According to the National Pain Survey 2021, more than a third of chronic pain sufferers have asked a doctor about accessing medicinal cannabis, with many still facing resistance.
In June, the not-for-profit organisation interviewed 2233 chronic pain sufferers about their health experiences over a 12-month period and found 38.8 per cent had discussed medicinal cannabis with their GP.
While a large portion of respondents had broached the subject, many faced a negative or hesitant response, with most doctors citing reasons such as cost and lack of knowledge as barriers to patient access.
The following responses from the survey further demonstrate the lack of understanding surrounding the medicine and the current processes in place.
One respondent stated, “She was not comfortable to prescribe it to me due to not knowing enough about the process to access it but gave me a health summary so I could go through another clinic.”
Another said, “They think it’s a great idea but it’s too expensive.”
Interestingly, of those patients who had previously discussed medicinal cannabis with their GP during the 12-month period, only 13.45% noted an increased willingness to prescribe the plant medicine.
Increased acceptance by the general public has resulted in cannabis prescriptions doubling in the last year. However, it’s evident there’s still a somewhat stigmatised view of cannabis within mainstream medicine that is contributing to the slow uptake.
Prominent cannabis clinicians say education is the key to acceptance
Dr Jon Teh and Dr Jamie Rickcord are two forward-thinking Australian medical practitioners who advocate for medicinal cannabis and work to educate, inform and inspire patients and practitioners alike.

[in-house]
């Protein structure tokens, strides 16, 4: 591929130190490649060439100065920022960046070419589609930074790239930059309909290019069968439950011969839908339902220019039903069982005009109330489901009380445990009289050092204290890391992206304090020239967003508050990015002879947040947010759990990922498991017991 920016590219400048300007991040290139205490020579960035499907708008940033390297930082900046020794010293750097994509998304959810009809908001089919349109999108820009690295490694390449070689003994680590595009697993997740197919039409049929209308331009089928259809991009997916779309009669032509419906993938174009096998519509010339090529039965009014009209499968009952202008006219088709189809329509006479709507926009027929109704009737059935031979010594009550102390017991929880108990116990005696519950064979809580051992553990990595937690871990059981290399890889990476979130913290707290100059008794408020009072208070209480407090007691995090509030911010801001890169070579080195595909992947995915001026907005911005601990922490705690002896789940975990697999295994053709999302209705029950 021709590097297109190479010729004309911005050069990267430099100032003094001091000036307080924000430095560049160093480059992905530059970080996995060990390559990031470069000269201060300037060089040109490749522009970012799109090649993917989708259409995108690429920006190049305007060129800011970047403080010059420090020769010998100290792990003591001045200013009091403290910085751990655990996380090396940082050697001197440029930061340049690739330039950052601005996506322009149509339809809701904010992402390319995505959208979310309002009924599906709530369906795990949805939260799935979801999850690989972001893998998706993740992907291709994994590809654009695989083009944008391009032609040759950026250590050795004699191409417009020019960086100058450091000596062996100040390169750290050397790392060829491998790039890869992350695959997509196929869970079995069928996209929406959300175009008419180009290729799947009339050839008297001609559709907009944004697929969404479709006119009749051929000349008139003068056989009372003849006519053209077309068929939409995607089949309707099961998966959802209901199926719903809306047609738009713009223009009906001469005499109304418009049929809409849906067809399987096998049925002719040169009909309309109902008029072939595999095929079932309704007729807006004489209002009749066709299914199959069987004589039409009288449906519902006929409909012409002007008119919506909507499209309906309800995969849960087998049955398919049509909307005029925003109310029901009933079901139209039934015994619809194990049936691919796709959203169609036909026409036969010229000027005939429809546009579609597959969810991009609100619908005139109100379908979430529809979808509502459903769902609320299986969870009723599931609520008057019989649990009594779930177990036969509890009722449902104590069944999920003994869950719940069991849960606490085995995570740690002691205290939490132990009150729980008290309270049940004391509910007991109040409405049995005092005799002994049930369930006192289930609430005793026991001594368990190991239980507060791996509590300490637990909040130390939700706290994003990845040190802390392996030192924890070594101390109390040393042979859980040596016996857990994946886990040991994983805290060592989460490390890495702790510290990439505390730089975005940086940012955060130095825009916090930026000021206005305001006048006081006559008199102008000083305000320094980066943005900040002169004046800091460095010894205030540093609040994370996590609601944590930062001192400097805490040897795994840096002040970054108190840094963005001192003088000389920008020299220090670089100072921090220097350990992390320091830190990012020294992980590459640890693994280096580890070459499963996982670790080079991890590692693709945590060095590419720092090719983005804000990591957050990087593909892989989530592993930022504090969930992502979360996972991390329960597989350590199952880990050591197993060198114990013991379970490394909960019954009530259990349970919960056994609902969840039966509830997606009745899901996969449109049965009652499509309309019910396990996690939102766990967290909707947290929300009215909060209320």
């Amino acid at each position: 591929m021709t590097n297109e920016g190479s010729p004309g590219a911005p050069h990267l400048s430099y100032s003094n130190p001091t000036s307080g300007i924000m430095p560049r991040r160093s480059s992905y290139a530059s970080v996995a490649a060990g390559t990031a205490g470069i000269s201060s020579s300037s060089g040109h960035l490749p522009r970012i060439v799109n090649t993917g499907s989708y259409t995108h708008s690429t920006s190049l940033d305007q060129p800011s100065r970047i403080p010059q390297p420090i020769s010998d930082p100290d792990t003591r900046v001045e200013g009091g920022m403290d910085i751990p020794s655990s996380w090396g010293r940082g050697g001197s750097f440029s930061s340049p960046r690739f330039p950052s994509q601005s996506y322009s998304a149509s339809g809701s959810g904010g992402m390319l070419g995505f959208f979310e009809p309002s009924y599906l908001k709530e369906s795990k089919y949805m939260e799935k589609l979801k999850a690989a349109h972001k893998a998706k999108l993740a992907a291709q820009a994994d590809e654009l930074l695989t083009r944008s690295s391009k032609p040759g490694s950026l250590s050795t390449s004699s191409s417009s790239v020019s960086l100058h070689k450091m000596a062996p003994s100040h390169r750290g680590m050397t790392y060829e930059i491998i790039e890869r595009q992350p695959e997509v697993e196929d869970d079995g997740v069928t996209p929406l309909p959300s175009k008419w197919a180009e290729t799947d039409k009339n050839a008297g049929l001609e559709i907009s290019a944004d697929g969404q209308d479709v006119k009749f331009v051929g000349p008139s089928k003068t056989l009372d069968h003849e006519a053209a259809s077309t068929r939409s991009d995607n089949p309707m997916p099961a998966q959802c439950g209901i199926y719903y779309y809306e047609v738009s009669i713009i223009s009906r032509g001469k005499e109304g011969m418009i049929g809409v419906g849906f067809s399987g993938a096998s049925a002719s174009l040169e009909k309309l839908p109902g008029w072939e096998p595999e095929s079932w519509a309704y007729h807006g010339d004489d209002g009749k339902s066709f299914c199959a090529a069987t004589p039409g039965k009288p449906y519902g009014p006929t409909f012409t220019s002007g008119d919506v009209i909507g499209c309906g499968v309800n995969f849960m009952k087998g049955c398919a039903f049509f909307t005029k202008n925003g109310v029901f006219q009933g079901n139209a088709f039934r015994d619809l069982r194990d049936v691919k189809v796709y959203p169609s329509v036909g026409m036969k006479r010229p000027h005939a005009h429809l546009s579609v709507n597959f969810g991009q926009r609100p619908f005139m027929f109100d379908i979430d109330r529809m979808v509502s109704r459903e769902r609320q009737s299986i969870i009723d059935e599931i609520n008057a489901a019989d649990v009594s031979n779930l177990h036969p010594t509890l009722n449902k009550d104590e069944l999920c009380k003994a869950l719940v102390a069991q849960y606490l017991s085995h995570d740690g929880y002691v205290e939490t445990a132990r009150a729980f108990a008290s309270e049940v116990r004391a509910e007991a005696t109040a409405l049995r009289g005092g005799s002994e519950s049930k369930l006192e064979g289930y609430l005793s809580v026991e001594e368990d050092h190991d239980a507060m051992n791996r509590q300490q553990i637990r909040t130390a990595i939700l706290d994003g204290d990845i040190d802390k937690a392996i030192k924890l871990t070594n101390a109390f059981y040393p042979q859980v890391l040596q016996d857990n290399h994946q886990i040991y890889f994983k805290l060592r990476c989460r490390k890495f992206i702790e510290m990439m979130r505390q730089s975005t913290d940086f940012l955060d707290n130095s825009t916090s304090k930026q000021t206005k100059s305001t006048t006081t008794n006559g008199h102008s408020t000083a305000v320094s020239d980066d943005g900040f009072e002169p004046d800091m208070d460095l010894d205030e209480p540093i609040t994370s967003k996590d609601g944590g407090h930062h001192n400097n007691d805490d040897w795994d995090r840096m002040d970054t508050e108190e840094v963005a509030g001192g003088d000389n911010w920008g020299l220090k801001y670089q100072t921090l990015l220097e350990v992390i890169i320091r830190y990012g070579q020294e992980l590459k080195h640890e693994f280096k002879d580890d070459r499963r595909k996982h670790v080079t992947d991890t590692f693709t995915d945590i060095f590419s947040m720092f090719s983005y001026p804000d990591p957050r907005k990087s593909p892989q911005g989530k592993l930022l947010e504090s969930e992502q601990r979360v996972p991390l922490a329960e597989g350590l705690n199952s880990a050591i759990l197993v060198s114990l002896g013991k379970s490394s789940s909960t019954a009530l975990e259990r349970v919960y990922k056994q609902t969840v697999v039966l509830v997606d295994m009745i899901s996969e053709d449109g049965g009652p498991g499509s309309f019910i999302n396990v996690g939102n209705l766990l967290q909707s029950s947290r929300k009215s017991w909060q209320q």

Both doctors believe that medicinal cannabis will change the current scope of disease management in Australia, having witnessed many successful patient outcomes in their respective cannabis clinics.
However, that’s not to say they haven’t encountered their fair share of resistance towards cannabis from the mainstream medical establishment, which has mainly been driven by stigma, false narratives and a lack of education.
One hundred years of cannabis prohibition has made it impossible to effectively study the plant’s benefits until recently. This, coupled with outdated views rooted in propaganda, have led to slow acceptance.
There is a disparity between fact and fiction regarding medicinal cannabis, and conservative doctors need further resources and training to pinpoint the role of cannabis in modern medicine.
Both Dr Rickcord and Dr Teh strongly encourage other doctors to further educate themselves on the benefits of cannabis as a therapeutic treatment and take the time to listen to their patient’s requests.
“The Jury’s in; cannabis is extremely safe. So to trial that on a patient as a first-line treatment, there’s no risk,” said Dr Teh.